So much of their energy is devoted to sustaining this defensive perimeter, seeing threats where they don’t exist;

Staging preemptive strikes against any feared incursions into their fortress of solitude.  And whose preferred mode of dealing with emotional pain is drowning it in a six-pack of beer.

  - Raising Cain: Protecting the Emotional Life of Boys, Michael Thompson, Dan Kindlon

 There are many, many ways to adopt dysfunctional behavior templates, unthinkingly ingesting role models from TV, the movies and junk fiction, copying coping strategies designed for laughs and prolonging drama, not for forming deep, meaningful human relationships. 

 It takes wisdom and maturity to realize that strength and vulnerability not only can go together, they DO go together. Only the weak need to cower behind defensive walls; life is to be lived and that means sharing yourself and being fully present.

 Closing Quotes:

“My sense of self is anchored deep within, from that flows wonderful peace.” - Affirmation by Nathan S. Collier, 1952-

“As bodies unclothed must be, so souls uncloaked must be to taste whole joys.” - John Donne, 1572-1631 (liberally paraphrased)

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13 Behaviors of Trustworthy People: #10 Practice Accountability

speed of trust

Drawn from “Speed of Trust” by Stephen M.R. Covey, The Collier Companies Fall 2013 Conference of Champions featured a two day “Speed of Trust” seminar by FranklinCovey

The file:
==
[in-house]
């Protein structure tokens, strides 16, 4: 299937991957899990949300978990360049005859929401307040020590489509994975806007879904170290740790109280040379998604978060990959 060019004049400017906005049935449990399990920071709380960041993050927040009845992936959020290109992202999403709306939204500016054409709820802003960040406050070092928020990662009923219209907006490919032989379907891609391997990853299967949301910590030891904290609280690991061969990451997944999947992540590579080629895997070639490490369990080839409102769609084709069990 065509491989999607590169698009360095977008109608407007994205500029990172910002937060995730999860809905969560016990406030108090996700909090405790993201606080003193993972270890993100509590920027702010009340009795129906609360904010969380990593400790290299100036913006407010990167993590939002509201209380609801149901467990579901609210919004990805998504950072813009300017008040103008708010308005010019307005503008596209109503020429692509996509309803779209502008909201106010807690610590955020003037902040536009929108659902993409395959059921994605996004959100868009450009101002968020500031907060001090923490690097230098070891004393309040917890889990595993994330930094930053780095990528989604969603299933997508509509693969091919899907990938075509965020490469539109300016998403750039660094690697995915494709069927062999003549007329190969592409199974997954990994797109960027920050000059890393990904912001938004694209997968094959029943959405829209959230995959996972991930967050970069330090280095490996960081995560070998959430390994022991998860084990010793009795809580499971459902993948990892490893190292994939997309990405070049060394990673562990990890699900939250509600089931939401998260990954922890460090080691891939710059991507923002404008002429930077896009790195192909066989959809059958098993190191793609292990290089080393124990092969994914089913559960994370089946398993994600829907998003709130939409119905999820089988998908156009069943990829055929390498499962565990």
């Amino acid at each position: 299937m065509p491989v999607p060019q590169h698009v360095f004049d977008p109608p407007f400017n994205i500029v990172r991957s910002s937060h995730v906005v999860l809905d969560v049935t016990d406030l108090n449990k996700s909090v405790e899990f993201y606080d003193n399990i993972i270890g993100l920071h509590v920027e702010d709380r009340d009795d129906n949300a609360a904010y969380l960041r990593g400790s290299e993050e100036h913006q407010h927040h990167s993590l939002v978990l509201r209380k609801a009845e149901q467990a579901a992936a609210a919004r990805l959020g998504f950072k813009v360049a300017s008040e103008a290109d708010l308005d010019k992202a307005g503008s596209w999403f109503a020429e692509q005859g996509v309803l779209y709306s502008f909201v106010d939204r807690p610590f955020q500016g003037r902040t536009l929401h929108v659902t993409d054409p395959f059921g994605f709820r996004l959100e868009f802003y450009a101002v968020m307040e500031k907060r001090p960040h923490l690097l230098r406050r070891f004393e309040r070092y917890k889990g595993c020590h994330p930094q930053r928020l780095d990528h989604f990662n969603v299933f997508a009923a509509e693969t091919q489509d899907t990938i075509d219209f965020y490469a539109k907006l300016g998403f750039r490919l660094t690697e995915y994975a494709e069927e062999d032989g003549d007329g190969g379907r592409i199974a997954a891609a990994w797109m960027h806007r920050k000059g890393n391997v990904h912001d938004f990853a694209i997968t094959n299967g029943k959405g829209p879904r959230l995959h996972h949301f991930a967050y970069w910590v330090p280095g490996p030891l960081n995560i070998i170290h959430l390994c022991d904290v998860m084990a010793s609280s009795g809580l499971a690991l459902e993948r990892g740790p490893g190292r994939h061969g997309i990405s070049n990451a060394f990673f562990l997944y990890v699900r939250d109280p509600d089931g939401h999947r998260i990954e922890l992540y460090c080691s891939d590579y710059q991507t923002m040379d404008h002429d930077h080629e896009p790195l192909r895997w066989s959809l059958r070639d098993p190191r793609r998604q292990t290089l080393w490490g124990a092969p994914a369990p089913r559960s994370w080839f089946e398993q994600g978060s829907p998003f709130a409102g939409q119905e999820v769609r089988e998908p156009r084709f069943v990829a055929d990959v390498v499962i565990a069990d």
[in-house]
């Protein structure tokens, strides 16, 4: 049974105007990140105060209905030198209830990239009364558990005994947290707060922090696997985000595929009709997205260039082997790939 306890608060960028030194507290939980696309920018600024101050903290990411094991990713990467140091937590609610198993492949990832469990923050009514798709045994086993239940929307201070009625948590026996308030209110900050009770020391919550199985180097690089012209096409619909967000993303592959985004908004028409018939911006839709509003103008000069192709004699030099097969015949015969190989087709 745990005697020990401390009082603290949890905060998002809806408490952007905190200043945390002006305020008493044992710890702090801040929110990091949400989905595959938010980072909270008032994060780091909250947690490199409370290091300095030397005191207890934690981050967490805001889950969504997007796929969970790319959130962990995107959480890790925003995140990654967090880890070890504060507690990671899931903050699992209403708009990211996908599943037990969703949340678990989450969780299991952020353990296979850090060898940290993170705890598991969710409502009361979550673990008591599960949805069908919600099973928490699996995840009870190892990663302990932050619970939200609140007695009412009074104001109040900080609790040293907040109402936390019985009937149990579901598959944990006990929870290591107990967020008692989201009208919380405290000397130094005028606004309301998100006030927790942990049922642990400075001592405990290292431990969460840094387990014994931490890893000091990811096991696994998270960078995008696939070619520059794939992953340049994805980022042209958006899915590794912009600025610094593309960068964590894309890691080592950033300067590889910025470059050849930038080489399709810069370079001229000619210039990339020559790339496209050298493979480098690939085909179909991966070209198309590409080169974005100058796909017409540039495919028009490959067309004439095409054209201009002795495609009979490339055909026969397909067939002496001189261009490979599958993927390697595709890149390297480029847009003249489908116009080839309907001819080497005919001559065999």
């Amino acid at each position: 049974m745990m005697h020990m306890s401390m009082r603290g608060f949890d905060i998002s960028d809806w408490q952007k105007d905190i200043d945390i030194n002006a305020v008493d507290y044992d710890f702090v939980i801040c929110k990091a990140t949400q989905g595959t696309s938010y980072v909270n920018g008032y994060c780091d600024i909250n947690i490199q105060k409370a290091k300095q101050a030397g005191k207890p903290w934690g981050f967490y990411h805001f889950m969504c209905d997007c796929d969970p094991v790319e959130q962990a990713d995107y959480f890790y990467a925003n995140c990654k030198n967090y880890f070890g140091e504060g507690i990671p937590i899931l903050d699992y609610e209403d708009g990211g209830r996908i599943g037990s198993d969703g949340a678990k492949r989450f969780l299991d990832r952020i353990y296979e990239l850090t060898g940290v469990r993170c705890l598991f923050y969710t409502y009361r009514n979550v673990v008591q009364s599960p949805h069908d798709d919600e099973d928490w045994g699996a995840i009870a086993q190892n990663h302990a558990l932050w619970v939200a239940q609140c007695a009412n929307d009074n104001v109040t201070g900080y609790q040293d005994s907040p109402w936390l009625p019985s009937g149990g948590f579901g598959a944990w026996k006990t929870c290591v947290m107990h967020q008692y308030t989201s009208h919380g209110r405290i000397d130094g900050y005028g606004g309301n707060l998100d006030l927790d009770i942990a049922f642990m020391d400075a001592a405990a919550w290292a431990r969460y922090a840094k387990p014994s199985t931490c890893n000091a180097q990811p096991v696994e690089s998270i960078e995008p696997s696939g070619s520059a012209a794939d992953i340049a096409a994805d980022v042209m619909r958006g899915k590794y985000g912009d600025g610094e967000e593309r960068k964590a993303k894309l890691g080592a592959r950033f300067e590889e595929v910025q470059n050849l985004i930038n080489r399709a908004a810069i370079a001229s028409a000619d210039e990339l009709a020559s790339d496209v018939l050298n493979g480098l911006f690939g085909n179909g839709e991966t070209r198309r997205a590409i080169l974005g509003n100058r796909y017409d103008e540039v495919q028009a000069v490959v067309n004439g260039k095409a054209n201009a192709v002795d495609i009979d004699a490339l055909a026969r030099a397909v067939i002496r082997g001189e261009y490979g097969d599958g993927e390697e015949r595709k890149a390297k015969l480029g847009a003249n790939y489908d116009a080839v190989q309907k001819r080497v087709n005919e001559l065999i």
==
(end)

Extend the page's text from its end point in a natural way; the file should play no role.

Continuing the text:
The Principle of Accountability is two-fold: First, “Hold Yourself Accountable” then “Hold Others Accountable.”

Hold Yourself Accountable

Holding yourself accountable is the polar opposite of playing the “victim” card. Standing up, shouldering responsibility and committing to effective recovery efforts makes a powerful statement that engenders trust and creates a resounding ripple effect, encouraging others to do likewise.  

Hold Others Accountable

“People respond to accountability — particularly the performers. They want to be held accountable.  Performers also want others to be held accountable. They thrive in an environment where they know that everyone is expected to step up and be responsible, where they can trust that slackers and poor performers won’t just slip by.”

- Stephen M.R. Covey, “Speed of Trust”

The extremes of accountability are “over owning” i.e. excessively or even neurotically taking responsibility (occasionally a sign of low self-esteem) or “under owning” (i.e. shrinking one’s responsibility). A misuse of accountability is to use it with the intent to punish, blame or shame (i.e. bully).

Properly done, utilizing the 4 Cores of Trust (Integrity, Good Intent, Competency and Results) and practiced with the principles of stewardship and ownership, Accountability creates an atmosphere of openness and trust.

Closing Quotes:

“No one raindrop takes responsibility but still the flood happens. It is easy to dodge our responsibilities, but we cannot dodge the consequences of dodging our responsibilities.”

“Accountability breeds response-ability.”  - Stephen R. Covey; 1932-2012

“The ancient Romans had a tradition: whenever one of their engineers constructed an arch, as the capstone was hoisted into place, the engineer assumed accountability for his work in the most profound way possible: he stood under the arch.” - Michael Armstrong; 1938-